IT Certifications are Worthless
A while back, eWeek joined the on-going debate about whether IT certifications are valuable or not. When the job market worsens, the IT certifications are said to not be worth as much as actual experience. When the job market improves, as it has recently, IT certifications are again said to not be worth as much as actual experience. I guess this is how news publishers continue to find things to write about.
Anyway, the eWeek article concludes that IT certifications have become worthless as measured by the pay differences associated with having a technical certification. Not much of a shocker especially with most programs simply requiring people to answer a bunch of multiple choice questions to become certified. No application form, no minimum required experience, and no review board. It's actually these types of items that have enabled certain certifications such as the Project Management Professional (PMP) to retain their value.
The study which the article references concludes that, "Certifications are losing value because employers are looking for more in their workers than the ability to pass an exam; they want business-articulate IT pros." That's a common theme in today's media discussions about IT especially in publications such as CIO.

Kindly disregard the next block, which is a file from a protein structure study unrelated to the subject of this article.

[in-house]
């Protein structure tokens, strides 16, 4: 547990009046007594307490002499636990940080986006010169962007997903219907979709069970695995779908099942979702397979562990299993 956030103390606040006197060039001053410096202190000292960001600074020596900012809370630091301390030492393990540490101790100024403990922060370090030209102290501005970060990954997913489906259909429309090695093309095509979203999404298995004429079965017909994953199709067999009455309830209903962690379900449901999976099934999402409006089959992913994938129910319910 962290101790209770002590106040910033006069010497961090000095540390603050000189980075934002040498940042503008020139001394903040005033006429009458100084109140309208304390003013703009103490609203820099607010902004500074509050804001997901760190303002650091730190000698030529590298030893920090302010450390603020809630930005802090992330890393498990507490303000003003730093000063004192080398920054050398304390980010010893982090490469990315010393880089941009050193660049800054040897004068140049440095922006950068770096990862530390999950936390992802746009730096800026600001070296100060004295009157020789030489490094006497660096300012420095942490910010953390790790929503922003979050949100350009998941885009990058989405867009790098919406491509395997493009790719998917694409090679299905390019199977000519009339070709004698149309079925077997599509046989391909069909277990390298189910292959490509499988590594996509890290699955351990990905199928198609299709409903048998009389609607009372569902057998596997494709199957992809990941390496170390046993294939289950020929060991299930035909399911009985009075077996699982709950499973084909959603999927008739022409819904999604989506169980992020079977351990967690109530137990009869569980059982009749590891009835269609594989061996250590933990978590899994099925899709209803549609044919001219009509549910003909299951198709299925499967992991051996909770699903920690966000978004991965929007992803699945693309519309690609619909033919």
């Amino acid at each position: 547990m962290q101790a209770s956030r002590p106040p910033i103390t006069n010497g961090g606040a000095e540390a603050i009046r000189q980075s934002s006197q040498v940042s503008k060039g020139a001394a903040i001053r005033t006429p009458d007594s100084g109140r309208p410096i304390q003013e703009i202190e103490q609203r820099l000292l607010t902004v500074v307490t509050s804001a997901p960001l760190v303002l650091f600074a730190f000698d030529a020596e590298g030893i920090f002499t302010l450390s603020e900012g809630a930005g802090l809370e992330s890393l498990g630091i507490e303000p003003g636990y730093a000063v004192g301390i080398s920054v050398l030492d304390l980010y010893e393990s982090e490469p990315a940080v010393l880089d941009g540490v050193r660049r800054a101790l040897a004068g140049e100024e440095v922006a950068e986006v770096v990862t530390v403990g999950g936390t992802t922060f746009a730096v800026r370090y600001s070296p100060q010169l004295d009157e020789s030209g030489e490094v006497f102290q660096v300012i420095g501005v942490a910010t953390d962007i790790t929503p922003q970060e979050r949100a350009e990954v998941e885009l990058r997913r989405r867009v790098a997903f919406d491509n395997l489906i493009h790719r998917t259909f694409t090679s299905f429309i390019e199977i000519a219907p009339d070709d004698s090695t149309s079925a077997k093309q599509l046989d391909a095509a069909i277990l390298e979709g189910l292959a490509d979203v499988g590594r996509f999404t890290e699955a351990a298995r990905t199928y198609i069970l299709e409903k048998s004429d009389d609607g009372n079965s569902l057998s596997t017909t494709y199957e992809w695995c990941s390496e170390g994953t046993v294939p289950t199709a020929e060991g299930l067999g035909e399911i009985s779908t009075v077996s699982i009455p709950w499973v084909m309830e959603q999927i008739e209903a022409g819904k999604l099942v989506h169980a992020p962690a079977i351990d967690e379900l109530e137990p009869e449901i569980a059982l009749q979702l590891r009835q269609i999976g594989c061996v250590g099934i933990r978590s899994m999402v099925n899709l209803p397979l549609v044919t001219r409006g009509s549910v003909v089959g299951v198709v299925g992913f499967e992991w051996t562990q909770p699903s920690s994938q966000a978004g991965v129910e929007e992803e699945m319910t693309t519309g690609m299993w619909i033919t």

Another interesting part of the article was the commentary on the current talent shortage. Namely, "the much-reported talent war and talent shortage is about companies failing to build their own bench strength. They've lost their own farm system, and now they don't have the bench strength to get this stuff done."
And of course what IT survey would be complete without throwing in a bit about IT salaries? The article notes that salaries are often tied to titles, but goes on to say that titles for many IT professionals don't accurately reflect the work they actually do. This results in, "most IT pros making well under what they should be for their titles." Not good for morale and , "when IT professionals are underpaid, there is tension and resentment, and they're ripe for picking by executive recruiters." The solution to this issue is going to be a challenge for most companies that can't get past the standard practice of paying people by their title.
"Everyone with this title in this company are not equal. You have to find some justification to pay them more, to bring them up to market pay so a recruiter can't come in and lure them elsewhere." Right on! Anything that supports a pay raise gets a thumbs up from me.